Different types of Degree Burns

Burns are one of the most common household injuries after fires. The term “burn” means more than the burning sensation associated with this injury. Burns are characterized by severe skin damage that causes the affected skin cells to die. Most people can recover from burns without serious health consequences, depending on the cause and degree of injury. More serious burns require immediate emergency medical care to prevent complications and death.

First Degree Burns

First degree burns, are the least severe. They are characterized by redness, discoloration, mild swelling and pain. Overexposure to the sun is a common cause of first degree burns.

Second Degree Burns

Second degree burns are deeper than first degree burns. They appear red with blisters, and may also involve the loss of fluids through the damaged skin. Second degree burns are usually the most painful because nerve endings are mostly intact.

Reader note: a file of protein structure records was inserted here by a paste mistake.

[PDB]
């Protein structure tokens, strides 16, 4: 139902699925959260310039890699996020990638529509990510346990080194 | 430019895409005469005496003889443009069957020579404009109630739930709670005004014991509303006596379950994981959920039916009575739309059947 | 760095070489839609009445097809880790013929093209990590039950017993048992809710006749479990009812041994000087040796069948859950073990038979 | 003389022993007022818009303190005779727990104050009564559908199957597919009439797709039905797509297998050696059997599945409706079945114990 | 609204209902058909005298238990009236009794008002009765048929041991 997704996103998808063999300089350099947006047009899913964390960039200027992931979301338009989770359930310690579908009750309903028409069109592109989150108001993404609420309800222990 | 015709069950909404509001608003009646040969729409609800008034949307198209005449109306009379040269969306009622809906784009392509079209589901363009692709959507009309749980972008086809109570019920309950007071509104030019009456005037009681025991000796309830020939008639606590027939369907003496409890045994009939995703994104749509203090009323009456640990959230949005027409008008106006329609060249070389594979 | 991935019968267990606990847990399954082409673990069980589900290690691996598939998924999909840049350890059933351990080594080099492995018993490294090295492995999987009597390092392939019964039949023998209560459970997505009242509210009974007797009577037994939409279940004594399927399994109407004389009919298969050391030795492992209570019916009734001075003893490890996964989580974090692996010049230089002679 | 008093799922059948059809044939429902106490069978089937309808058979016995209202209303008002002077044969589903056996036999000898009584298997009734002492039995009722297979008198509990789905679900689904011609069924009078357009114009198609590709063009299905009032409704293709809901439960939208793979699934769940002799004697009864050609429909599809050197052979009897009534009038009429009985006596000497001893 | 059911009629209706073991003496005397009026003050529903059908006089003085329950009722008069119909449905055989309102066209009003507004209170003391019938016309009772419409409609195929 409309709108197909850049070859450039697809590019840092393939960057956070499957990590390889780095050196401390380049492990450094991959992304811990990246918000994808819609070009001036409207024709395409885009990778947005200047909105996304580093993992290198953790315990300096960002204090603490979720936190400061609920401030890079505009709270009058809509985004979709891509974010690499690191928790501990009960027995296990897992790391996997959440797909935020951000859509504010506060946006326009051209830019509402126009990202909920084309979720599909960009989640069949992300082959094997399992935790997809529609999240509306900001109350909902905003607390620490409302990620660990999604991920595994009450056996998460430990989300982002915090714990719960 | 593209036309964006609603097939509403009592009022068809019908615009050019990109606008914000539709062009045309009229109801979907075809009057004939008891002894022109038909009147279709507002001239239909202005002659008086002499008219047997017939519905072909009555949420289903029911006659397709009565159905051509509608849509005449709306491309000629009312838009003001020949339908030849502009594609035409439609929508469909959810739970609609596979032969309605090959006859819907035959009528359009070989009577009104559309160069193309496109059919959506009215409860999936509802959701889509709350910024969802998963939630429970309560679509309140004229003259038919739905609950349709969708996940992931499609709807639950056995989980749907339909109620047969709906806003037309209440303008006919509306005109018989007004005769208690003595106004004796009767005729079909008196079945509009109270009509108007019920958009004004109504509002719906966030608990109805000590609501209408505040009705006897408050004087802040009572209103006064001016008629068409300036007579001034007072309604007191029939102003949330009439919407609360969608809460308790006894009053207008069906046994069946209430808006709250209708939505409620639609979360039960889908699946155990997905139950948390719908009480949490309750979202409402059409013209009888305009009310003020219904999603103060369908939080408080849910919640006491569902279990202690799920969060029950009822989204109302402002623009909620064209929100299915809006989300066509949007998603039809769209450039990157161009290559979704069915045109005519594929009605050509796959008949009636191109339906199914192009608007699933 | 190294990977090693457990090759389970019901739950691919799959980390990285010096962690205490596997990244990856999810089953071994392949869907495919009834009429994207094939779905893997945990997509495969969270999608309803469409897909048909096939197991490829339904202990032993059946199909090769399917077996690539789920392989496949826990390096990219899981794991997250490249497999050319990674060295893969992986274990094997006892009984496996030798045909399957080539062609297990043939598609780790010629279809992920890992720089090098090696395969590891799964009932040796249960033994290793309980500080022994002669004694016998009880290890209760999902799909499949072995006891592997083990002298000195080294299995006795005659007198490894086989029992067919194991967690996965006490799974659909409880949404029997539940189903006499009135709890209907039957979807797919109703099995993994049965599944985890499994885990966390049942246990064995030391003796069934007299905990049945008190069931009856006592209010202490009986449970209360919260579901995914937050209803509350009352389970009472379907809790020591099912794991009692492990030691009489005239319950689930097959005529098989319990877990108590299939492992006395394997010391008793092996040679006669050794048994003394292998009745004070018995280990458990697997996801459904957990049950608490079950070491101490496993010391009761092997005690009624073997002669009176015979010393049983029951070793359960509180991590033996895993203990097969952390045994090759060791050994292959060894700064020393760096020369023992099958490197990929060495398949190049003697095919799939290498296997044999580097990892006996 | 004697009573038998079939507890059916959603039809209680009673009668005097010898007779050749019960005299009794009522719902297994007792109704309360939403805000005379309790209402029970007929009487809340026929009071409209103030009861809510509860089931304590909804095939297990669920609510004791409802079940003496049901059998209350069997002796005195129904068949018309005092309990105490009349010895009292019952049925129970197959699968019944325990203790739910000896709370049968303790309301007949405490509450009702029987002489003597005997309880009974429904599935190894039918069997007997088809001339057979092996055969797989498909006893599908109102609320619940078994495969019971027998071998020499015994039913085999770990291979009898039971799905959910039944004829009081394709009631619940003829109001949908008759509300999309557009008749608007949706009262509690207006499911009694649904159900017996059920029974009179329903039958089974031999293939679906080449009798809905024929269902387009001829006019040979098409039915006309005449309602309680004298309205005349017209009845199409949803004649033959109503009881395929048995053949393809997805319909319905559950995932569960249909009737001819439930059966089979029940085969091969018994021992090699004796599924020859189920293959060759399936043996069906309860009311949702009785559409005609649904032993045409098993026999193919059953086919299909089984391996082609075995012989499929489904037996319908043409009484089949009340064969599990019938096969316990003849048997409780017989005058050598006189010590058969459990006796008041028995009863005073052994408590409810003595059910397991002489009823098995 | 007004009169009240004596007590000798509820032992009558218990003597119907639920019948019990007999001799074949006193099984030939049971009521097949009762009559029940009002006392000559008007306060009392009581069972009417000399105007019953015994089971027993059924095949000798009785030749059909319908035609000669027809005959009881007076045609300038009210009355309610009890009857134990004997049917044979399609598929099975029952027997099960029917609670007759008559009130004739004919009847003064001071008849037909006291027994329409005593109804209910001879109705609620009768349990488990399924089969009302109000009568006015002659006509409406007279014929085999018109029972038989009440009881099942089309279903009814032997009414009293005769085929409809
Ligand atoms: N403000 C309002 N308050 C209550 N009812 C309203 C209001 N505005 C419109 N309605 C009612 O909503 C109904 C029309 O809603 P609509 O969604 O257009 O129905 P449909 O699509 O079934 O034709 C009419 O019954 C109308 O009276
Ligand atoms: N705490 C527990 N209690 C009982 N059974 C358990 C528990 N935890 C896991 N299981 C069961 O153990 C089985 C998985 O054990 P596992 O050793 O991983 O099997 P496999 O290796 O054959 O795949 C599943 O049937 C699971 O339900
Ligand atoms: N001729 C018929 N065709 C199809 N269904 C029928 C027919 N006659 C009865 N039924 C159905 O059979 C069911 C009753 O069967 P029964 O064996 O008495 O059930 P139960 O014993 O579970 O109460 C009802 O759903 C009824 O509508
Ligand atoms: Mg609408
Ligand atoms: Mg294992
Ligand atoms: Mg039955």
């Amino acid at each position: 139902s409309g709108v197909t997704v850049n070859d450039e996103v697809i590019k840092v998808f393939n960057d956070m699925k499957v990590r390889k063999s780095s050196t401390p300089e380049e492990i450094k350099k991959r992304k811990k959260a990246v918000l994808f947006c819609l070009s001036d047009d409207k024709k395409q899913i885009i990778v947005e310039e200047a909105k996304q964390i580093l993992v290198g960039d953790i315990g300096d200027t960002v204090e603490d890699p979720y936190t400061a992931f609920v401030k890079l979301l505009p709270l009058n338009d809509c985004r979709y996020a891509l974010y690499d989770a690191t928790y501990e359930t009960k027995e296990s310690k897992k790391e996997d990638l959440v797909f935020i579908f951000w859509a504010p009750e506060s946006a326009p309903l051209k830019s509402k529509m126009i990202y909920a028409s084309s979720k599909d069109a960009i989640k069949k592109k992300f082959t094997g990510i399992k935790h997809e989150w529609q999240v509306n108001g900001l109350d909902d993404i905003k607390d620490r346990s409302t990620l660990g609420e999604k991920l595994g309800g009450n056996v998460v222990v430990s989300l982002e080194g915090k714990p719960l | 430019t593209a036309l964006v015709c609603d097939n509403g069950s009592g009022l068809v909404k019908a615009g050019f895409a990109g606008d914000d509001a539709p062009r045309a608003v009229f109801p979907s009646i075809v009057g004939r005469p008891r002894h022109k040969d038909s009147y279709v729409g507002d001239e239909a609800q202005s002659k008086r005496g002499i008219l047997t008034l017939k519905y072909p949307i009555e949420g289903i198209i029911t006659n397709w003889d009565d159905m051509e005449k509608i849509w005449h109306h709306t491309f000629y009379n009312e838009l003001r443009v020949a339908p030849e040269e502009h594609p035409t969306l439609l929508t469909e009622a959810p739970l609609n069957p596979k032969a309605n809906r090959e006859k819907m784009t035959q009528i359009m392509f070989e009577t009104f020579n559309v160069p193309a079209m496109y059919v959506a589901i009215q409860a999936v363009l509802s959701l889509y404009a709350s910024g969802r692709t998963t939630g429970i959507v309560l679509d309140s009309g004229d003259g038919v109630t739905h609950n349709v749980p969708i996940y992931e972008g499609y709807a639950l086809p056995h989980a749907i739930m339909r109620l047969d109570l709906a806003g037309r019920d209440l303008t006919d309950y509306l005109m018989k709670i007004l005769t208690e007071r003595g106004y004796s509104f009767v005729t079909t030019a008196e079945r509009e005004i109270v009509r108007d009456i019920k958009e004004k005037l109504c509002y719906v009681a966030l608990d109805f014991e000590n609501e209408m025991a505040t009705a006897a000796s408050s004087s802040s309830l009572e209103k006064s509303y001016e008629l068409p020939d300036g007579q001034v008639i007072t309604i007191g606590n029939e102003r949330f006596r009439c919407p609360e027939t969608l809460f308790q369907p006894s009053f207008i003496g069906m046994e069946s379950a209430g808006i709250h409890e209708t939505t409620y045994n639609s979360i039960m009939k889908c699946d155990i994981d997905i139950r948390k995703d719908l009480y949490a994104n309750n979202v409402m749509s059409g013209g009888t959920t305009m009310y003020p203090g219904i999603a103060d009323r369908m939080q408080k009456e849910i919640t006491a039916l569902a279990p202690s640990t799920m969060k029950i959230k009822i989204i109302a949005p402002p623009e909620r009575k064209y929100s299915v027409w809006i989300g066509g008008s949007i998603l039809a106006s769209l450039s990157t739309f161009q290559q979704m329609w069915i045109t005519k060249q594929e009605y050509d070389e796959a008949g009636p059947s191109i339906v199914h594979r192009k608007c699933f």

To treat first and second degree burns, cool the burn by keeping it under cool running water, or use a cool compress. Cover the burn with a sterile gauze bandage. Wrap it loosely to avoid pressure. Do not apply ice as it may cause further damage to the skin.

Third Degree Burns

Third degree burns are the deepest and most severe, affecting all layers of skin as well as the muscle, fat tissue and bone. This type of burn creates permanent tissues damage. Victims of third degree burns may have severe pain, or no pain at all if the nerve endings are destroyed.

When treating third degree burns, you must proceed with caution. Do not remove burned clothing, as it may remove tissue. Keep smoldering materials and heat away from the victim. Do not immerse large, severe burns in cool water. Check for circulation and begin C-P-R if necessary. Cover the burn area with a sterile bandage.